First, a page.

However, even within these hands-on skill sets there was an increased emphasis on mental health. For nursing in particular, mental health competencies were the second most requested skill on job postings, especially after the pandemic.

Turning to the business world, leaders have been urged to be more sensitive to the impact of recent events. This means that it’s more important than ever to demonstrate to employees that they’re valued and that they play an integral role in the company’s growth. This could come from a variety of actions, whether it be consistent positive feedback or more flexible working hours.

Resisting a false sense of security

Now, many businesses are reopening and getting their employees back into the office or on the shop floor. In this context, it’s easy to assume that we’re getting ‘back to normal’ and everyone is eager to get back to work. But research has found that not everyone feels the same way.

The reality is that when it comes to mental health, many will be suffering in silence and hiding the challenges they face going back to work. In turn, they’ll be met with a lack of understanding and support from management and colleagues alike. The reality is that the pandemic pushed many people to new levels of stress and anxiety. Employers must remember that some have been affected more than others.

Compassion is key

As a result, some people will need more time than others to adjust to the ‘new normal’ – and a mental health-oriented skill set will be key. Leaders and managers have to be empathetic, compassionate and understanding of people’s individual challenges. Continuing an open-door policy and offering access to mental health resources will be essential.

As winter sets in, this is more important than ever. Even though we may be through the worst of the pandemic, it’s crucial that we learn from the lessons of the lockdowns and the years prior. The conversation about mental health in the workplace has been active for some time, and in context, we need to sustain momentum.

 

 

Starting a new job in the post-pandemic landscape

Recently, it’s been all about change for DJHC. We’ve moved to our new premises and we’re starting some exciting new projects, plus there are new members of the leadership team. Emerging from the lockdown has been a big shift for many, and for others (like us), it’s been a time for a change. The lockdown prompted many people to reappraise their careers and lifestyle choices and some have taken the plunge.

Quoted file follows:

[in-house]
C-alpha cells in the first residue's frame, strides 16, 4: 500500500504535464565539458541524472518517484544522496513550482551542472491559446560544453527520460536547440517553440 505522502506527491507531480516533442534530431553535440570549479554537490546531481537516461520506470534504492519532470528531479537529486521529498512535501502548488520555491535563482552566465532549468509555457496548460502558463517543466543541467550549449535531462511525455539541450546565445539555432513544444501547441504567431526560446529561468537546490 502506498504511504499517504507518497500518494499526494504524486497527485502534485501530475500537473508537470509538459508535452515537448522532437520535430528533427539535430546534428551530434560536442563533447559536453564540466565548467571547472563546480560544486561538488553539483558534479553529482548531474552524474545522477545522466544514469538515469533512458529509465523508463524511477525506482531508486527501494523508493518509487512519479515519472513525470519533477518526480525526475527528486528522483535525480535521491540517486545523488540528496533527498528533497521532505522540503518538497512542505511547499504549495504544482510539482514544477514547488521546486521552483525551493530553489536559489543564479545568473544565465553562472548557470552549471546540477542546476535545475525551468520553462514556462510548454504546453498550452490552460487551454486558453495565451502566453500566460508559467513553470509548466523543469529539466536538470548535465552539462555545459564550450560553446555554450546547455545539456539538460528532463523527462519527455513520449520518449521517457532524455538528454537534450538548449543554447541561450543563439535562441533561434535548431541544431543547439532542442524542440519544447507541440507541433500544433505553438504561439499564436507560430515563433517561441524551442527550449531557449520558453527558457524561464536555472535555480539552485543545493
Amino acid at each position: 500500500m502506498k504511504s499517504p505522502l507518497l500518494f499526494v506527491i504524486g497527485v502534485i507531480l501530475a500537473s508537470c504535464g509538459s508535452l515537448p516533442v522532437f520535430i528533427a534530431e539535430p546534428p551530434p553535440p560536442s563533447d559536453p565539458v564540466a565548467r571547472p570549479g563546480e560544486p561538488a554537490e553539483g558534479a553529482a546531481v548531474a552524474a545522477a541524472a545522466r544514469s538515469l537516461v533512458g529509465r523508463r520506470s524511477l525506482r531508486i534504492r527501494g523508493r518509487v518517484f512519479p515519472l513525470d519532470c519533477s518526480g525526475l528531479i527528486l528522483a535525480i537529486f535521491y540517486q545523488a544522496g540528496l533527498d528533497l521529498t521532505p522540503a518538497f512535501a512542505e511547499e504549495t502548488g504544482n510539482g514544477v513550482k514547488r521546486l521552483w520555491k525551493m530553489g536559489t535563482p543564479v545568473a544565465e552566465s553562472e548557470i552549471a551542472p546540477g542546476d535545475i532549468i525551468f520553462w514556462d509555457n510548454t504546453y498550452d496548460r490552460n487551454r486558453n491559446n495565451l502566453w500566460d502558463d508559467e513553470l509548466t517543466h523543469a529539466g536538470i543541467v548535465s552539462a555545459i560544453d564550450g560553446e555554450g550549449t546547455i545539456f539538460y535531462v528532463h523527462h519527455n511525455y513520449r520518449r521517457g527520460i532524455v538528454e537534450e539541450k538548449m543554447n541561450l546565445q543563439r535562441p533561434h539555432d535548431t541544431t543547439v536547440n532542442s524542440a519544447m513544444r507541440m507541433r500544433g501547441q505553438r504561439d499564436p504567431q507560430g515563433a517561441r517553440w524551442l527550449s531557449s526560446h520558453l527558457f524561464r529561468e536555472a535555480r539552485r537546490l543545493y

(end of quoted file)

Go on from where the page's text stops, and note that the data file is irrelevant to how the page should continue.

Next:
But as many of us continue to work from home – which, considering the infection rates going into winter, may continue – starting a new job has completely changed. Now, there’s no anxious first day meeting your colleagues face-to-face. Instead, there’s merely a switch of email address that’ll happen from your home office or kitchen table. Under these conditions, how can people acclimatise and feel part of a team? We’d argue it’s down to managers, which we’ll delve a bit deeper into here.

It’s down to management

Remote team building has been a conundrum for business leaders since the beginning of the pandemic. As the crisis wears on, new challenges are emerging; this is especially the case as it becomes increasingly clear that we have to live with the virus. Therefore, life is continuing to a certain extent and people are changing jobs. So managing a remote team was one thing – but how do we integrate new members into a remote team?

We would argue that it’s key to maintain the lessons we’ve learnt during the lockdowns. During the pandemic, there was a much greater emphasis on pastoral care and mental health, and looking to the future, this should be maintained. Leadership should ensure there is a digital open-door policy so that new recruits feel that they can come and have a chat should they need to. Equally, managers should take a proactive approach and have regular check-ins with their team.

Could greater flexibility lead to greater productivity?

There’s also the question of on what terms you hire new recruits. Remote working has shown that perhaps the 9–5 is dead. During the pandemic, some managers feared that going fully remote would lead to a dramatic slump in productivity. In fact, many found the exact opposite. According to an ONS report, output per job (excluding furloughed workers) was 9.2% higher on average in the first quarter of 2020 compared to the same period the year before.

Experts suggest that this could be as a result of employees feeling more empowered to organise their own schedules. Potentially, this strategy could address the very modern issue of burnout and excessive stress. Therefore, when taking on new team members, there’s certainly something to be said for discussing more flexible hours to maintain this productivity boost.

Now’s the time to experiment

Undoubtedly, we’re entering into a new phase of the coronavirus era. Progress is happening but it looks like we’re in it for the long haul. As people carry on with their lives and switch jobs, we need to make sure that we apply the lessons from the pandemic. With an increased emphasis on mental health in the workplace, there’s potential to make the best of a bad situation – it’ll just take a bit of flexibility.